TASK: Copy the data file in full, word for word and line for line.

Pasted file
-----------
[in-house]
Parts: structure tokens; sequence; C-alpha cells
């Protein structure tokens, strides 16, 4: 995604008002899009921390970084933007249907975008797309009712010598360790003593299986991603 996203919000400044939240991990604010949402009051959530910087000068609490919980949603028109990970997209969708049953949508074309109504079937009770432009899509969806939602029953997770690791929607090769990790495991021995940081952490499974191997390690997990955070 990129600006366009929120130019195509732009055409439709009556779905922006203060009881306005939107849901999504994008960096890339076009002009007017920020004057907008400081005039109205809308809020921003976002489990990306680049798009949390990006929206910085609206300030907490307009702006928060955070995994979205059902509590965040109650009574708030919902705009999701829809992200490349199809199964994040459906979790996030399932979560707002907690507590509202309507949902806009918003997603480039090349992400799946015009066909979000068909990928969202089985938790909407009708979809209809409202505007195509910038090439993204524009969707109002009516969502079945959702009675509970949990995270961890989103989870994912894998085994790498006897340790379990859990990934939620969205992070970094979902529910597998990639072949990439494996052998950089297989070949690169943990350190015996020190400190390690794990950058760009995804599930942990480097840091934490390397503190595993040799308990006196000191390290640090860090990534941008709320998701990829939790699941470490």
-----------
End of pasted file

[in-house]
Parts: structure tokens; sequence; C-alpha cells
């Protein structure tokens, strides 16, 4: 995604008002899009921390970084933007249907975008797309009712010598360790003593299986991603 996203919000400044939240991990604010949402009051959530910087000068609490919980949603028109990970997209969708049953949508074309109504079937009770432009899509969806939602029953997770690791929607090769990790495991021995940081952490499974191997390690997990955070 990129600006366009929120130019195509732009055409439709009556779905922006203060009881306005939107849901999504994008960096890339076009002009007017920020004057907008400081005039109205809308809020921003976002489990990306680049798009949390990006929206910085609206300030907490307009702006928060955070995994979205059902509590965040109650009574708030919902705009999701829809992200490349199809199964994040459906979790996030399932979560707002907690507590509202309507949902806009918003997603480039090349992400799946015009066909979000068909990928969202089985938790909407009708979809209809409202505007195509910038090439993204524009969707109002009516969502079945959702009675509970949990995270961890989103989870994912894998085994790498006897340790379990859990990934939620969205992070970094979902529910597998990639072949990439494996052998950089297989070949690169943990350190015996020190400190390690794990950058760009995804599930942990480097840091934490390397503190595993040799308990006196000191390290640090860090990534941008709320998701990829939790699941470490």